Yesterday the Church celebrated the feast of the Exaltation of the Holy Cross, which in many ways is reminiscent of Good Friday. Good Friday takes place within the Easter Triduum and is a memorial that anticipates the Resurrection, whereas yesterday’s feast reminds us that it is through the Cross that Our Lord conquered sin and death and achieved the salvation of the world. Without his death on the Cross, there is no salvation, no forgiveness of sins, and no Resurrection. Since our hope is found in the Cross, we give due honor to this instrument of salvation for the sake of Christ. However, today’s feast of Our Lady of Sorrows reminds us of the intimate connection between Our Lord and his Blessed Mother. As the Mother and Model of the Church as well as the perfect disciple of Christ, Mary stayed with her Son throughout his life and did not abandon him at the hour of his suffering and death.

Today’s feast serves to accentuate the humanity of Jesus. When we look at Jesus’ Passion and Death through the eyes of Our Lady, we gain a much different perspective than seeing Christ through our own eyes or even through the eyes of anyone else standing at the foot of the Cross. Whereas other people present at the crucifixion of Jesus saw a man, perhaps a good man (depending on their perspective), being unjustly treated by his fellow Jews and by the Roman soldiers, Our Lady sees her only beloved Son. The presence of Mary at the foot of the Cross reminds us that the event of the Crucifixion and Death of Christ was not simply an item to be checked off a divine “to-do list,” but an earth-shattering event that entirely altered the course of humanity. Our compassionate Mother is juxtaposed against a cruel and uncaring world that is often all too eager to see the suffering of others and simply walk on by. When we look upon Our Sorrowful Mother, we are forced to come to terms with the vileness and ugliness of sin in our own hearts and to make a choice: either continue along the road of sin that leads to destruction or to resolve to turn away from our selfish ways and to take pity on Our Lady’s suffering, to allow the Lord to form a new heart within us and to have compassion for those who suffer. Our Lady teaches us how to love and to show compassion, not only for her Son, but for all those who suffer, for the least of Christ’s brethren.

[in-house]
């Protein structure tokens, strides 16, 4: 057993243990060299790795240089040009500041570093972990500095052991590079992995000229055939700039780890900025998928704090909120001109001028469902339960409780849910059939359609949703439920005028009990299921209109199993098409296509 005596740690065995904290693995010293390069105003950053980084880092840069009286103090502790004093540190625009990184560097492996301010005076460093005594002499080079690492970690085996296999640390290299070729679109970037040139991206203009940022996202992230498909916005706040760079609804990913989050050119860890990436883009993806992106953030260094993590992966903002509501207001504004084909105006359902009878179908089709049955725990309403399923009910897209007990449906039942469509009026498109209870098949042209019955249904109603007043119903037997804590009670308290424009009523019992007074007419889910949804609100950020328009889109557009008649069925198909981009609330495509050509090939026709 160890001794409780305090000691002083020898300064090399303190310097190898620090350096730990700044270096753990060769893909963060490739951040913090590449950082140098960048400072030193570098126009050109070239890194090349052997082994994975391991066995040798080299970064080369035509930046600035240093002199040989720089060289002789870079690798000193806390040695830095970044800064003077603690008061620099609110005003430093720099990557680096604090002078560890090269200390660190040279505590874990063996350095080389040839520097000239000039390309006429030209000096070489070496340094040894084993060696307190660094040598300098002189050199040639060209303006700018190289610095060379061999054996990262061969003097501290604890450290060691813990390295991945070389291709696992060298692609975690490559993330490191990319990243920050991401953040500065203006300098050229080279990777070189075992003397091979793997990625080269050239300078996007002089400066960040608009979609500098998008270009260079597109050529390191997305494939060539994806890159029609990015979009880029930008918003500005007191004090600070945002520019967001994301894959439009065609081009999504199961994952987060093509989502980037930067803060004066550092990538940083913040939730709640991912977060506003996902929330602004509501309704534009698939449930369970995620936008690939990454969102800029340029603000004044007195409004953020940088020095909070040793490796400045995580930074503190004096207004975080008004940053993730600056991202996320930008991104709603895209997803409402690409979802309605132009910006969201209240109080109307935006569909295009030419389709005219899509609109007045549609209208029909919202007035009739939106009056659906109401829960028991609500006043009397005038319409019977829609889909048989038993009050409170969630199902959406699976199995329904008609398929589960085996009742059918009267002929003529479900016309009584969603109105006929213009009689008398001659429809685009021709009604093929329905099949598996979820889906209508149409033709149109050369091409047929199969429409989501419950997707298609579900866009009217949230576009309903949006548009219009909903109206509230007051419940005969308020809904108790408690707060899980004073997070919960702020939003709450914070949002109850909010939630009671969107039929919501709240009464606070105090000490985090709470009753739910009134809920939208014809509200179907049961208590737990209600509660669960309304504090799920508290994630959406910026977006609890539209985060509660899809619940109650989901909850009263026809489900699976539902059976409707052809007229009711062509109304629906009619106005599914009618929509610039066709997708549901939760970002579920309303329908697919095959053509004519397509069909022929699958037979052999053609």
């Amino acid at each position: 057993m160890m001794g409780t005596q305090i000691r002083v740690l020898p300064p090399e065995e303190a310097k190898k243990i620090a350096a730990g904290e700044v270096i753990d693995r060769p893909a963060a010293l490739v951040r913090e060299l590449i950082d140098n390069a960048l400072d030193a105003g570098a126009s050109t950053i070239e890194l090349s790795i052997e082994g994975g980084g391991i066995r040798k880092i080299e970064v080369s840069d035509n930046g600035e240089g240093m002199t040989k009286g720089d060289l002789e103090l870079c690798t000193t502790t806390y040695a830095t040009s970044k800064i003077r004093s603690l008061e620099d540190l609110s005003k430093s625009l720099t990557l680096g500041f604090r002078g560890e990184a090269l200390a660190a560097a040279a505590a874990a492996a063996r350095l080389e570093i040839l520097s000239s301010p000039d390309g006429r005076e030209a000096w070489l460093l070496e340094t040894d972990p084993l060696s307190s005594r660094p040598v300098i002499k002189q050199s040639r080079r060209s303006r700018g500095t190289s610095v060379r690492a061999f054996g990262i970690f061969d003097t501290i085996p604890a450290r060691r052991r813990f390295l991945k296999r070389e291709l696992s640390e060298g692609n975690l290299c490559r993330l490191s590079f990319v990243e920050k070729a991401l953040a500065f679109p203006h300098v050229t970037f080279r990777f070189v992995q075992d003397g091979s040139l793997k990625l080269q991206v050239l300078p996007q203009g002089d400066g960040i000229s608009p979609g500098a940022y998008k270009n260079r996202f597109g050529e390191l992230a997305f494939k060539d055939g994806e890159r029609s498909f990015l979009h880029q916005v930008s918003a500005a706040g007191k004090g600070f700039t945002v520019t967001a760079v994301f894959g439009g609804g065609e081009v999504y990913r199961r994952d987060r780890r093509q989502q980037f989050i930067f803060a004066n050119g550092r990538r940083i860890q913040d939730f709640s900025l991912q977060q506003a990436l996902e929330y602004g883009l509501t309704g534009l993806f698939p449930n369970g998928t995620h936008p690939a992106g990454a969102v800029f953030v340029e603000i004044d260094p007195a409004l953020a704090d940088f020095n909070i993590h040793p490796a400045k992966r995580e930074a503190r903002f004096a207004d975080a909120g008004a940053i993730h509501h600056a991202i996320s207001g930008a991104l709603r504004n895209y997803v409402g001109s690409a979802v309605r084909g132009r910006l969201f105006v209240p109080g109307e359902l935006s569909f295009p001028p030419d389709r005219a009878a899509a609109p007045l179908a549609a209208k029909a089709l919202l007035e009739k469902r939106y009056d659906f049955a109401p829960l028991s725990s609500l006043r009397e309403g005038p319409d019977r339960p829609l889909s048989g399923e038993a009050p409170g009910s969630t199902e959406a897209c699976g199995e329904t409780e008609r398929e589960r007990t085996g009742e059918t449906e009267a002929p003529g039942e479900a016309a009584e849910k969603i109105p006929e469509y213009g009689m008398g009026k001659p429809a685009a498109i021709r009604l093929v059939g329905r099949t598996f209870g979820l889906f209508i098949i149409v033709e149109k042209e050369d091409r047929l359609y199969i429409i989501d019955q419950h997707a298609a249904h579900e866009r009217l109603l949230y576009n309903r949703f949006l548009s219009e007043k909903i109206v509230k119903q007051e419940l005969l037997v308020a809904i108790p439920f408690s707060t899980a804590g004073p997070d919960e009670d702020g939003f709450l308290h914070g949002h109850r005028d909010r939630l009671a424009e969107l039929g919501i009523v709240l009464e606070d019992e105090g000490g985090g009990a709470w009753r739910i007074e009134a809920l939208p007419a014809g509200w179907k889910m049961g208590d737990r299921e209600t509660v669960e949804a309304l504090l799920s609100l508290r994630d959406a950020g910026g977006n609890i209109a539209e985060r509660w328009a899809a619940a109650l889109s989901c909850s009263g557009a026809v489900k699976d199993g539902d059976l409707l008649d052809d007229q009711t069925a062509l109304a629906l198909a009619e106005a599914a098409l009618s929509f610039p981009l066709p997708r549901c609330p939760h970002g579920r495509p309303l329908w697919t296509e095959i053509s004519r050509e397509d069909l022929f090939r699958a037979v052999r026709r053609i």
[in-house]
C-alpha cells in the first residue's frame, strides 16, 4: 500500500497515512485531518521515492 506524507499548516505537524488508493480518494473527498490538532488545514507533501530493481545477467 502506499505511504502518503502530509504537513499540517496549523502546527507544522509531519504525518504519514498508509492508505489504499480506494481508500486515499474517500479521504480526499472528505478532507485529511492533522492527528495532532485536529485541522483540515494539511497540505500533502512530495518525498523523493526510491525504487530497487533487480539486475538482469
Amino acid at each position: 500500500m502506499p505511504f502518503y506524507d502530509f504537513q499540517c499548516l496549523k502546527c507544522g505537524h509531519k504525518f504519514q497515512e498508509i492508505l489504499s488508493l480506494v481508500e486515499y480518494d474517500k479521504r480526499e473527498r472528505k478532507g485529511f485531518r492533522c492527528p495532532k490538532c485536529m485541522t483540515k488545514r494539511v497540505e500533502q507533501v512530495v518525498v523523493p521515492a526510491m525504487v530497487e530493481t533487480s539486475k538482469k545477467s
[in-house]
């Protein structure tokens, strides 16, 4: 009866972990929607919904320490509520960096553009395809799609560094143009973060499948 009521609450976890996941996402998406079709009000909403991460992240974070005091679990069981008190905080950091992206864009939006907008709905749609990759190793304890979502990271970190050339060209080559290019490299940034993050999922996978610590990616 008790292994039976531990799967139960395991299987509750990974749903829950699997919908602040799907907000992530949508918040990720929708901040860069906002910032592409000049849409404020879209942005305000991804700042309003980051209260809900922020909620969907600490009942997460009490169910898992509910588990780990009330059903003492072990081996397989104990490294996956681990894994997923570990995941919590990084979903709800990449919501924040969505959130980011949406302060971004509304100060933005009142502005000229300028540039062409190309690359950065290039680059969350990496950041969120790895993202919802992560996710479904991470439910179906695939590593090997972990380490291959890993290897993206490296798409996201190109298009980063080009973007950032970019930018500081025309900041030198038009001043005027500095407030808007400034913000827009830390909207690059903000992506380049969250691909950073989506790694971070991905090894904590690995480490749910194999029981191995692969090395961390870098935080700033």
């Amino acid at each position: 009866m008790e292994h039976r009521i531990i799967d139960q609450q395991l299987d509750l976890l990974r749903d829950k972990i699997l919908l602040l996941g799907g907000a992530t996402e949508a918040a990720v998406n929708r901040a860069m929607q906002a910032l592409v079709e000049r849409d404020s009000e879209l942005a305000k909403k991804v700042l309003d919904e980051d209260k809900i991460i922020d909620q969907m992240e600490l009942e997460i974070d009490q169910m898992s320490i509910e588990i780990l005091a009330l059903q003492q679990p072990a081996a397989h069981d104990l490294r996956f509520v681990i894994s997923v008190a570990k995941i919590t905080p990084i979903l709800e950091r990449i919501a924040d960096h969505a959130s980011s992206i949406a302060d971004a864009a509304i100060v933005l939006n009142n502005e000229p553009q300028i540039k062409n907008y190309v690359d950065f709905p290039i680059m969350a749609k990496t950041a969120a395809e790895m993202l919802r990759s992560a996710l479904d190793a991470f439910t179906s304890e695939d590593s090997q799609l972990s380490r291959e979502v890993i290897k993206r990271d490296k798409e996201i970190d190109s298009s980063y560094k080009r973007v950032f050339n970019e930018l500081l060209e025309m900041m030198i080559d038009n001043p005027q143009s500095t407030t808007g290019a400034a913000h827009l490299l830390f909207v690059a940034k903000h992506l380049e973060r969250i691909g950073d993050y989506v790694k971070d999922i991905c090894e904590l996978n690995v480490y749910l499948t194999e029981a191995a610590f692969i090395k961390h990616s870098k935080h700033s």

“Our Lady teaches us how to love and to show compassion, not only for her Son, but for all those who suffer, for the least of Christ’s brethren.”

In the Office of Readings for today’s feast, St. Bernard writes beautifully about this quality of compassion and love that is found in Our Lady. He says, “Do not be surprised, brothers, that Mary is said to be a martyr in spirit. Let him be surprised who does not remember the words of Paul, that one of the greatest crimes of the Gentiles was that they were without love. That was far from the heart of Mary; let it be far from her servants.” In other words, those of us who are servants of Our blessed Mother should be filled with love and compassion, not only for Christ in his suffering, but also for the suffering of others. The very word “compassion” comes from two Latin words meaning literally “to suffer with.” When we see the sufferings of others, it is not Christlike nor is it Marylike to simply ignore them, walk on by, minimize their suffering, justify it in our minds, tell them to simply get over it, tell them to lift themselves up by their bootstraps, or to kick them while they’re down. Some people might think this is “tough love.” While there is a time and a place to take a firmer approach to love, being firm should never be an excuse for lacking compassion.

Imagine Mary hearing Jesus crying out from the Cross, “My God, My God, why have you forsaken me?” and saying to her Son, “Oh Son, just suck it up. Everybody has to suffer something in life.” It’s horrendous to even think that Our Lady would say such a thing. Instead, she remains silent at the foot of the Cross, knowing that there is nothing she can do for her Son. She feels entirely helpless and powerless, yet she does what is within her power; she stays with him and suffers with him. She allows herself to feel his pain, which unites her heart with his even more closely and profoundly in love. She feels every strike of the nails penetrating his flesh and can feel the fatigue of her Son as he hangs upon the Cross. If there was anything she could do to alleviate even a little bit of his suffering, she would do it. But simply her compassionate presence at the foot of the Cross was enough for her to unite herself with her Son and give him at least the smallest consolation.

Thus, Our Lady of Sorrows teaches us how we all might be more compassionate with our brothers and sisters who are suffering, even those who are not Catholic or are not practicing the Faith. Sometimes, there are things we can do to alleviate the sufferings of others through the corporal and spiritual works of mercy. At other times, there is nothing we can say or do but simply be there with the person and suffer with them in silence. If we open our hearts to Our Lord and Our Lady and allow ourselves to have compassion for their sufferings, then we should be able to show compassion for the sufferings of others. This will enable us to have a more profound encounter with the love that flows from the Sacred and Immaculate Hearts of Jesus and Mary. After all, it is through the love of Jesus and Mary that the door to heaven has been opened and the grace of mercy and redemption has been poured out upon the world. By loving God, Our blessed Mother, and our neighbor, we too become conduits of this saving grace, especially for those who are most in need of God’s mercy.

– Fr. Matthew Mary, MFVA



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